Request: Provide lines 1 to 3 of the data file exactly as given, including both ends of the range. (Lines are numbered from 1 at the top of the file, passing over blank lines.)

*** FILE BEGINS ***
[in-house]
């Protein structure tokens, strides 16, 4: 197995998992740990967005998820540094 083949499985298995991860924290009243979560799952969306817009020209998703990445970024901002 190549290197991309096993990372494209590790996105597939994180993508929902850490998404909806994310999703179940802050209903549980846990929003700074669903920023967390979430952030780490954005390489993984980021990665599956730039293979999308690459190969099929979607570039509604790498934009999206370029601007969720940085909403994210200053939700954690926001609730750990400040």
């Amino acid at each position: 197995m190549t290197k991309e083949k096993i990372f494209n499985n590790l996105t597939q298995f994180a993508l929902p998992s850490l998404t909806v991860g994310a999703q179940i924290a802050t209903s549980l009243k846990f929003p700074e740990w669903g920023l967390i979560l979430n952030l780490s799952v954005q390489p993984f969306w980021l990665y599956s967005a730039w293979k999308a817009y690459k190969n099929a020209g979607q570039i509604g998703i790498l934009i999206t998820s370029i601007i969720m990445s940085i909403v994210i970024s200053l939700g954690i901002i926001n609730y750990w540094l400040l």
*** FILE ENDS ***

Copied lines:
[in-house]
């Protein structure tokens, strides 16, 4: 197995998992740990967005998820540094 083949499985298995991860924290009243979560799952969306817009020209998703990445970024901002 190549290197991309096993990372494209590790996105597939994180993508929902850490998404909806994310999703179940802050209903549980846990929003700074669903920023967390979430952030780490954005390489993984980021990665599956730039293979999308690459190969099929979607570039509604790498934009999206370029601007969720940085909403994210200053939700954690926001609730750990400040």
């Amino acid at each position: 197995m190549t290197k991309e083949k096993i990372f494209n499985n590790l996105t597939q298995f994180a993508l929902p998992s850490l998404t909806v991860g994310a999703q179940i924290a802050t209903s549980l009243k846990f929003p700074e740990w669903g920023l967390i979560l979430n952030l780490s799952v954005q390489p993984f969306w980021l990665y599956s967005a730039w293979k999308a817009y690459k190969n099929a020209g979607q570039i509604g998703i790498l934009i999206t998820s370029i601007i969720m990445s940085i909403v994210i970024s200053l939700g954690i901002i926001n609730y750990w540094l400040l």